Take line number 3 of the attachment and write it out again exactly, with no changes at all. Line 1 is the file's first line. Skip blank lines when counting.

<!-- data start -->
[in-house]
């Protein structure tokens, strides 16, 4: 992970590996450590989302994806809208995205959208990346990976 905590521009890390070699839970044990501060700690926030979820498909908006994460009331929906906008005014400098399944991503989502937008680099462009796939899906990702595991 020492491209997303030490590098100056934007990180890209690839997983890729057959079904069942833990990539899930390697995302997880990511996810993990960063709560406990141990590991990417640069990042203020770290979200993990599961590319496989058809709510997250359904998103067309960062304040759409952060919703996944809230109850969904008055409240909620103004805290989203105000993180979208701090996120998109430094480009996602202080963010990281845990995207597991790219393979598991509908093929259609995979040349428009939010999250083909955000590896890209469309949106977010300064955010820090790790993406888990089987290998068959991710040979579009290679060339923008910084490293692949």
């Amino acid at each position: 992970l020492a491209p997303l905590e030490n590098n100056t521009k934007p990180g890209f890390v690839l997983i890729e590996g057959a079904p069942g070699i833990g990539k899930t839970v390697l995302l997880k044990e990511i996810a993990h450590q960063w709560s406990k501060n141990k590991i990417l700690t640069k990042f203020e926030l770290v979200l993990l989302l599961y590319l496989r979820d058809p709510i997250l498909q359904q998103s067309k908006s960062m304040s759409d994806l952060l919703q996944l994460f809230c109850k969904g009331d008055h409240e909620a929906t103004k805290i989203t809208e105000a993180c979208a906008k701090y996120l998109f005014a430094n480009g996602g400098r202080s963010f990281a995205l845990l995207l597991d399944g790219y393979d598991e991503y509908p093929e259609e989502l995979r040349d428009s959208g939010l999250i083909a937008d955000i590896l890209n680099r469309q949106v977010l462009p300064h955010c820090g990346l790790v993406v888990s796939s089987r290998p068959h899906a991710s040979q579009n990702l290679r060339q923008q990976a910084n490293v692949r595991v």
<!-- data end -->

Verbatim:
């Amino acid at each position: 992970l020492a491209p997303l905590e030490n590098n100056t521009k934007p990180g890209f890390v690839l997983i890729e590996g057959a079904p069942g070699i833990g990539k899930t839970v390697l995302l997880k044990e990511i996810a993990h450590q960063w709560s406990k501060n141990k590991i990417l700690t640069k990042f203020e926030l770290v979200l993990l989302l599961y590319l496989r979820d058809p709510i997250l498909q359904q998103s067309k908006s960062m304040s759409d994806l952060l919703q996944l994460f809230c109850k969904g009331d008055h409240e909620a929906t103004k805290i989203t809208e105000a993180c979208a906008k701090y996120l998109f005014a430094n480009g996602g400098r202080s963010f990281a995205l845990l995207l597991d399944g790219y393979d598991e991503y509908p093929e259609e989502l995979r040349d428009s959208g939010l999250i083909a937008d955000i590896l890209n680099r469309q949106v977010l462009p300064h955010c820090g990346l790790v993406v888990s796939s089987r290998p068959h899906a991710s040979q579009n990702l290679r060339q923008q990976a910084n490293v692949r595991v």